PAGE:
Like many suburban Detroit Jews, Jacob Smith's family has deep roots in city neighborhoods that once thrived with Jewish merchants, synagogues and culture.
The 23-year-old entrepreneur said he'd like to help re-establish a vibrant Jewish community in the now half-empty and mostly black city.
He is among a group of young, suburban Jewish professionals attracted to the vitality and excitement of Detroit's evolving downtown and hopes to be selected for a program that would pay $250 per month toward his rent for a year if he moves into Detroit's downtown or Midtown.
"You hear so many people complain about how Detroit can't be fixed, but they don't do anything about it," said Smith, a University of Michigan business school graduate and owner of an energy consulting business. "I think there is a group of young people doing something about it. I want to be part of that. It doesn't seem that crazy to me. I'm actually excited to be part of the revitalization of Detroit."
The rent program is small in scope and initially looking to bring only about 25 people into Detroit. It piggybacks other, higher profile efforts to bring new life into a city that has lost nearly a quarter-million people in the past 10 years and more than a million since the 1950s.
Five companies, including Quicken Loans, Blue Cross Blue Shield of Michigan and Compuware Corp., are offering about 16,000 employees $4 million in loans and rent subsidies to move in or near downtown. The Detroit Medical Center, Henry Ford Health System and Wayne State University announced a similar program in January for the Midtown area.
Most Jews living outside Detroit don't find the idea of moving downtown appealing, said Jordan Wolfe, director of CommunityNEXT, a Jewish Federation of Metropolitan Detroit program that's providing the rent subsidies.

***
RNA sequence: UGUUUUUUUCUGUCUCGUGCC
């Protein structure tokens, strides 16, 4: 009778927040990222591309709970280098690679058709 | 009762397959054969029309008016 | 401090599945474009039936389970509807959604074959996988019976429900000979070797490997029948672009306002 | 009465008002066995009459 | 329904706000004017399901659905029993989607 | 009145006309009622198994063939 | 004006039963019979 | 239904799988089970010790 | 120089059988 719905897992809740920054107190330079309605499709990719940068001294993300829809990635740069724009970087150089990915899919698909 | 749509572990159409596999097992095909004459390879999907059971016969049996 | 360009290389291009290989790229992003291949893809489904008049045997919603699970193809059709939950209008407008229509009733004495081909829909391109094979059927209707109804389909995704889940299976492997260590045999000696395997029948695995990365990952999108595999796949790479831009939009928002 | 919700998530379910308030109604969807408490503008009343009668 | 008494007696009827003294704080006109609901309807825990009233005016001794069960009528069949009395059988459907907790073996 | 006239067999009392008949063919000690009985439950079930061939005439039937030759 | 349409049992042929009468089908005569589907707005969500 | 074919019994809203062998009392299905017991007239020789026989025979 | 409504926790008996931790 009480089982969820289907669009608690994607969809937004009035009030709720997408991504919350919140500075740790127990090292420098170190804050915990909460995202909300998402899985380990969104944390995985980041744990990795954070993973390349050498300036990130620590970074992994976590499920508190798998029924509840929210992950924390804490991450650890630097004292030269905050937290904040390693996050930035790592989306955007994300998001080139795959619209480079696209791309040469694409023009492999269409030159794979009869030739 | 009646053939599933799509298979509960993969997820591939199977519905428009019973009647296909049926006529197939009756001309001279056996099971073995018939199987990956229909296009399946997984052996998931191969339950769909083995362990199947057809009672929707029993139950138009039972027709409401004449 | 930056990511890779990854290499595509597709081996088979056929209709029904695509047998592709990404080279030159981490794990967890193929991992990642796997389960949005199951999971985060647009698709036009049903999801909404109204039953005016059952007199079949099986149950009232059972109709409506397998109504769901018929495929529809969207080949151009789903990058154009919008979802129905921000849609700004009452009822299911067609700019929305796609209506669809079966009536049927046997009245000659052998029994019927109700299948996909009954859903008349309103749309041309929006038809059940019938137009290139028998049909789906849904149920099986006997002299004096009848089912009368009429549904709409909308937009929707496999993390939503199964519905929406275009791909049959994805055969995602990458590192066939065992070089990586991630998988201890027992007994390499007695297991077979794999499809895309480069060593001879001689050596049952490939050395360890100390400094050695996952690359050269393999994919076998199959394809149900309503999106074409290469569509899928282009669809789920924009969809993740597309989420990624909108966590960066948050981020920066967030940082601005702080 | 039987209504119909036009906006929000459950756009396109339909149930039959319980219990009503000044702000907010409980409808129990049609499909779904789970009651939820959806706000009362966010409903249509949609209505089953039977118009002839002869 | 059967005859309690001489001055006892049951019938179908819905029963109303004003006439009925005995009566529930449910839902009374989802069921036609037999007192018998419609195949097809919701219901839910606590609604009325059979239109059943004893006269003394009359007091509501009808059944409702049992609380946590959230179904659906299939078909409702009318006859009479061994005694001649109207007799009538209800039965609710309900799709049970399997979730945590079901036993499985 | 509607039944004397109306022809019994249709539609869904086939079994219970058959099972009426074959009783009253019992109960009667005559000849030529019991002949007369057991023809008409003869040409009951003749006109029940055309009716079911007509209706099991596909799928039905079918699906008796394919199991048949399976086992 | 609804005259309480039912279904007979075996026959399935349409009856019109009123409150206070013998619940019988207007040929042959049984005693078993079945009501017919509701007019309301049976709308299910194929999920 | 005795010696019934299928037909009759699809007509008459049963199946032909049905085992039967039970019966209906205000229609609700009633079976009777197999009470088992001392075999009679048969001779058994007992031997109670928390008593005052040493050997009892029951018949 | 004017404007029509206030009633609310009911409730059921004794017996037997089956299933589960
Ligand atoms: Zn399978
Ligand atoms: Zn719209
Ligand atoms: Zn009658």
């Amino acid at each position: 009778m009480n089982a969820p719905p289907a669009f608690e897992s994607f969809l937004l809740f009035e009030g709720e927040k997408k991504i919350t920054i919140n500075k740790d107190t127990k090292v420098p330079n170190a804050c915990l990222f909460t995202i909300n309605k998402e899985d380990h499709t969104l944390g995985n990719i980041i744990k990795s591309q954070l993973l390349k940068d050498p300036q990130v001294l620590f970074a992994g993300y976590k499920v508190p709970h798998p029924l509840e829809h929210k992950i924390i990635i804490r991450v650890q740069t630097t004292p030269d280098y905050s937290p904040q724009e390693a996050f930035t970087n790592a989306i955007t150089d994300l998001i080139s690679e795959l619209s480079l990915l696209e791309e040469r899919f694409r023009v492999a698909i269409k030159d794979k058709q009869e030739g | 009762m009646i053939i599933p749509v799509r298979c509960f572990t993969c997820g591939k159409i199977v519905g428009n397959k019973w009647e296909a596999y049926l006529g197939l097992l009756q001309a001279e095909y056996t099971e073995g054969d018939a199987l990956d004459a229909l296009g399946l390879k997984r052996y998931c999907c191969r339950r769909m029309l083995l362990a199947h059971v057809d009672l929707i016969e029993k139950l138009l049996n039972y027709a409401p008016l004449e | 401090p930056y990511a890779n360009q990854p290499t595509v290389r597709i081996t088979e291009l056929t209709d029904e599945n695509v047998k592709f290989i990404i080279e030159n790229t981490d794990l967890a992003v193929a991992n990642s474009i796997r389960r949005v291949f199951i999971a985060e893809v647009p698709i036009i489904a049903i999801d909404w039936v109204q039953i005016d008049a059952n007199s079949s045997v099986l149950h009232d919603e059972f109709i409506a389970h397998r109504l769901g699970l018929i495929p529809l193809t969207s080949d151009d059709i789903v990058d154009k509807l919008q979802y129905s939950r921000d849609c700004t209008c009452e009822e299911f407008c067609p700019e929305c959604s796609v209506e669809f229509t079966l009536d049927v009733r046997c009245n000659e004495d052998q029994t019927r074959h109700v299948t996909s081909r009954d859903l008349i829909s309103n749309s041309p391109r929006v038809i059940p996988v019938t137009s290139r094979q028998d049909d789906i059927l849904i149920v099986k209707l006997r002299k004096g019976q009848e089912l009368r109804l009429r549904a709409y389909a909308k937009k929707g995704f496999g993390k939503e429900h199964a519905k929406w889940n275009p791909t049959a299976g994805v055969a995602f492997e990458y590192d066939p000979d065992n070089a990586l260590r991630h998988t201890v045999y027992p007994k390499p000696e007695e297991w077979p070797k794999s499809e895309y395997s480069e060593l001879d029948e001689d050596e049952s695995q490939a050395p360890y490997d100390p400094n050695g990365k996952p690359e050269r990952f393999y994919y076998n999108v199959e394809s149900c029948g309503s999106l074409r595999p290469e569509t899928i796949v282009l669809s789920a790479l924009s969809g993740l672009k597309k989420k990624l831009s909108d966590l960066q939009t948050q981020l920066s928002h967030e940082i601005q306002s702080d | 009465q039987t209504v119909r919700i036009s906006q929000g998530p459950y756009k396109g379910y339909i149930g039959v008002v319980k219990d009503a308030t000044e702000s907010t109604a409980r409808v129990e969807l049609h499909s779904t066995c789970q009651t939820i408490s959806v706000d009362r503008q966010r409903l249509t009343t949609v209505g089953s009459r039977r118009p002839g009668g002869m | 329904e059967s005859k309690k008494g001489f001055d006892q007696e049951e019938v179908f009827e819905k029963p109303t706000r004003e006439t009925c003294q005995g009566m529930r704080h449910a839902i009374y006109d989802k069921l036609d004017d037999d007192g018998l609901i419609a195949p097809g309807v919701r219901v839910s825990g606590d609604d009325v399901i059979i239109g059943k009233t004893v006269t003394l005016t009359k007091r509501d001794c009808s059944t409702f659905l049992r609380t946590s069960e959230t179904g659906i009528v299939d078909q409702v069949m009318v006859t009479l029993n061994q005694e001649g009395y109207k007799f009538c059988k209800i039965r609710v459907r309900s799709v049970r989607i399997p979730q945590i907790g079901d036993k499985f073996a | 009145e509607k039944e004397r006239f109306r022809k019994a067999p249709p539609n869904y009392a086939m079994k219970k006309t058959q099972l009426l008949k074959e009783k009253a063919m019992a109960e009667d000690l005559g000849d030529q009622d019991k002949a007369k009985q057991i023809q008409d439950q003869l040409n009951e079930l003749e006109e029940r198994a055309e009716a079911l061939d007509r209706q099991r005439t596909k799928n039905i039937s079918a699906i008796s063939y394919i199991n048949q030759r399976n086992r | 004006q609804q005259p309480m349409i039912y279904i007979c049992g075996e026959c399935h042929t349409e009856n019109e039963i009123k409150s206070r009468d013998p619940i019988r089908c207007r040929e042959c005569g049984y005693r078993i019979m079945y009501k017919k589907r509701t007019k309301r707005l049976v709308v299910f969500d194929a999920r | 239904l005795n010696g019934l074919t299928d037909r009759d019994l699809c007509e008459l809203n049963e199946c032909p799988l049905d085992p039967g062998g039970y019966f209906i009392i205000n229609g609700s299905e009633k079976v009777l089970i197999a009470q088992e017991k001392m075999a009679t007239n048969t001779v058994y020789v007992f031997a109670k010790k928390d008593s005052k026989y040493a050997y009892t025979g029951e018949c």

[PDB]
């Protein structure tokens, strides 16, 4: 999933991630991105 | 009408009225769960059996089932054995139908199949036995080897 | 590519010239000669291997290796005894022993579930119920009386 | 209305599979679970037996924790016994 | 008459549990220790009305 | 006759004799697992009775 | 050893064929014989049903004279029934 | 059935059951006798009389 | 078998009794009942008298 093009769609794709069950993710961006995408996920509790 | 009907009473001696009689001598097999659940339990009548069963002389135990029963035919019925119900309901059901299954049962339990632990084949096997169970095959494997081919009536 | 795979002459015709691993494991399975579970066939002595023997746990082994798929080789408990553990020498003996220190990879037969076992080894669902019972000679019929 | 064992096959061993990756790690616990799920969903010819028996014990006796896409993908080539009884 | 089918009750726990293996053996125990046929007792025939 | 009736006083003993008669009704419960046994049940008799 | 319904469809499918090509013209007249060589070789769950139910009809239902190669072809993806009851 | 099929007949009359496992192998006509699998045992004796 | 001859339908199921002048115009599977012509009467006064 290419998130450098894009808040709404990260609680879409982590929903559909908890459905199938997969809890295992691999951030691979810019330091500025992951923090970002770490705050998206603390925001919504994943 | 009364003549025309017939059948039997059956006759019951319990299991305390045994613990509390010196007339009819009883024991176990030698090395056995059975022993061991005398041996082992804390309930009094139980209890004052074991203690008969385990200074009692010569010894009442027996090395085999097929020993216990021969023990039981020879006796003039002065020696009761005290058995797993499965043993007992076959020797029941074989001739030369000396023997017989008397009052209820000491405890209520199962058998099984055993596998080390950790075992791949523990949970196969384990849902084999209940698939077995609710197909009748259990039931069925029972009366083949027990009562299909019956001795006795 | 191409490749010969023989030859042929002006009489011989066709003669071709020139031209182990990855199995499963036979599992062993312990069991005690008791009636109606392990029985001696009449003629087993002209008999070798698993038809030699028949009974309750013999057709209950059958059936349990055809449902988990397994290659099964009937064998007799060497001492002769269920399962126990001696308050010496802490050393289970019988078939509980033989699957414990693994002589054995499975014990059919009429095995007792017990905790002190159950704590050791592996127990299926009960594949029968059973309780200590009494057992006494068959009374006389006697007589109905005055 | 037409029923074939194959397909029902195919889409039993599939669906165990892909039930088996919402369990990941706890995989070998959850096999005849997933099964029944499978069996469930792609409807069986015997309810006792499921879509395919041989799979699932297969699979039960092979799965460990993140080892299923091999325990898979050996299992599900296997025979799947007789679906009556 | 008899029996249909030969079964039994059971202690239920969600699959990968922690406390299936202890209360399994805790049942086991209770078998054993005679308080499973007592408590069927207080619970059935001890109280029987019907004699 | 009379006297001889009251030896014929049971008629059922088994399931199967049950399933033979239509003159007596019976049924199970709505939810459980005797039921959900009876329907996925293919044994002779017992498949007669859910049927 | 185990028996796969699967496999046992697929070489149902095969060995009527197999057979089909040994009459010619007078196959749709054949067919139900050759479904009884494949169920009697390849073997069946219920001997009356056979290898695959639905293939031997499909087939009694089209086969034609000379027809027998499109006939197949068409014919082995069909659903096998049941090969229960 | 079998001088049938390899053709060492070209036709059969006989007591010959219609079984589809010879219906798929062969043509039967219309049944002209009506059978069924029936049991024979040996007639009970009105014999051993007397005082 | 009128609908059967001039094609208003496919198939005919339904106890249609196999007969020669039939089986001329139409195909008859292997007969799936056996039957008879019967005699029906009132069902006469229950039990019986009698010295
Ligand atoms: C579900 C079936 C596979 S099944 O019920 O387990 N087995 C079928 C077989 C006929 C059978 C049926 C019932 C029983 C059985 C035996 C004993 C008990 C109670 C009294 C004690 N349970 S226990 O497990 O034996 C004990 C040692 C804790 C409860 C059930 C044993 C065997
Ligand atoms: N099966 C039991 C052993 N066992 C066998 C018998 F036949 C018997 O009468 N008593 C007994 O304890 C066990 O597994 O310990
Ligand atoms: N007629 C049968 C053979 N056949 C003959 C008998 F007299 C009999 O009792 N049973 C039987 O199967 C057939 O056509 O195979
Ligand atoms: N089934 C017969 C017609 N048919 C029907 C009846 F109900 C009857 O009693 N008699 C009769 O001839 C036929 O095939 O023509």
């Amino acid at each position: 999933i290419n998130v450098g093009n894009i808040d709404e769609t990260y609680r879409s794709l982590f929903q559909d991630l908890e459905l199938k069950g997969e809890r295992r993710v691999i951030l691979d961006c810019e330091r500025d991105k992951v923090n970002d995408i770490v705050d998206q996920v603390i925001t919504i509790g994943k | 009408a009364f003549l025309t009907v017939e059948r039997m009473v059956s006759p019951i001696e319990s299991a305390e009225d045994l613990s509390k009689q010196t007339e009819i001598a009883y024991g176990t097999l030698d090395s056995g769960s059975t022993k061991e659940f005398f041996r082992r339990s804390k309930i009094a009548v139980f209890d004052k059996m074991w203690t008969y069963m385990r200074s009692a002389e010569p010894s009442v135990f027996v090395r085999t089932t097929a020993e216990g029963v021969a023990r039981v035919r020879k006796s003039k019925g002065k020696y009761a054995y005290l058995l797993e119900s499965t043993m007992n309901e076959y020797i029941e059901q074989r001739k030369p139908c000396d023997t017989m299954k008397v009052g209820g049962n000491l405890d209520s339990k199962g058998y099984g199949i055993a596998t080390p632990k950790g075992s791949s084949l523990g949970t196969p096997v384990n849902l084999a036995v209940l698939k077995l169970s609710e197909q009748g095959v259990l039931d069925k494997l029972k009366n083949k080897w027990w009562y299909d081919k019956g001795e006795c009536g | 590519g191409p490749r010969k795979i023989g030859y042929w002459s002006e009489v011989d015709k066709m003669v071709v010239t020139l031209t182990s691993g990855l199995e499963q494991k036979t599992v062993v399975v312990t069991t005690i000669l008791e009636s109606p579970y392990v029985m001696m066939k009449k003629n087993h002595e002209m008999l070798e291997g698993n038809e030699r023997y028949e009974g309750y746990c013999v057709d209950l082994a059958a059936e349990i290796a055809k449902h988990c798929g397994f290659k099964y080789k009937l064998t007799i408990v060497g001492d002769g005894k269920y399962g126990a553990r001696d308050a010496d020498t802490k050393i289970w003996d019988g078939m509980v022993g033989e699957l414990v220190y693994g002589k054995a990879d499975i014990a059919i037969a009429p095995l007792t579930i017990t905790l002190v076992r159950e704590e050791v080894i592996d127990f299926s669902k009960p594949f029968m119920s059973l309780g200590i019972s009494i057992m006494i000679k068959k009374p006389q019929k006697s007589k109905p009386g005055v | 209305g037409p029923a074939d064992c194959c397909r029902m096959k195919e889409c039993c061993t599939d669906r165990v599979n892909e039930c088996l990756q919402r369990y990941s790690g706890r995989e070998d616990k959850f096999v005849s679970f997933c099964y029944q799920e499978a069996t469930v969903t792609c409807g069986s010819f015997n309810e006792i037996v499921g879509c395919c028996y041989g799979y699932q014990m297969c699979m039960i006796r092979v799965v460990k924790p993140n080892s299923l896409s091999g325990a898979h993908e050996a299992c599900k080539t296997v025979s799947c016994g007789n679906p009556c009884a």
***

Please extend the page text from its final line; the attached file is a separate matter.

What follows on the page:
The challenges of living in Detroit are many: Residents complain they receive poor and inconsistent city services, like street cleaning and park maintenance, while paying too-high taxes. The crime rate is high, and schools are among the worst in the nation.
"It's scary driving through burned down neighborhoods when you're a kid from the suburbs," said Smith, whose mother's parents once lived in Detroit. "You have to know where you are going."
But supporters of the rent program say it can be a good fit for the young and single.
"I don't try to bring the average person back. I'm looking at (those) who get a kick out of building a community," said the 28-year-old Wolfe, who has lived in Detroit about a year. "People are yearning for an urban environment, diversity, walkability, the culture."
Detroit's Jewish population has always been small, but it was once vibrant with butcher shops, grocery stores, bakeries and other businesses catering to the flourishing community. At its peak, Detroit had about 85,000 Jewish residents in 1950s when more than 1.8 million people lived in the city.
Today, about 66,000 Jews live in the Detroit area, many in the northern and northwest suburbs of Oakland County.
Only a couple thousand or so live in the city of 717,000 people. There still are two Jewish congregations in the city.
Many Jewish residents left by the 1960s as part of the white flight from the city. Most of those who remained departed after the 1967 riot, in which Jewish shops were among hundreds of buildings burned and destroyed, said Gerald Cook, an area Jewish historian.
During the 1970s, Detroit became a black city with black leaders and an agenda geared toward a mostly black populace.
"African Americans were saying `we need to do things ourselves.' So they were pushing everybody out," said Harriet Saperstein, a Detroit resident since 1963 and former educator at Wayne State University and the University of Detroit Mercy.
But many Jews from families that moved away say they still feel a strong connection to the city, despite its problems. Max Aronson, 26, who grew up in Oakland County, is helping organize a fundraiser in Los Angeles for the rent program.
"If Hollywood was in Detroit I would not have left," said Aronson, manager of Creative Affairs at Sony Pictures Television in California.
Babushka is a Detroiter and proud of it!
Although we have been through our share of tough times, this city was great once and we can make it great again. You people in Brooklyn crammed into tiny crappy apartments, move to Detroit and buy a block!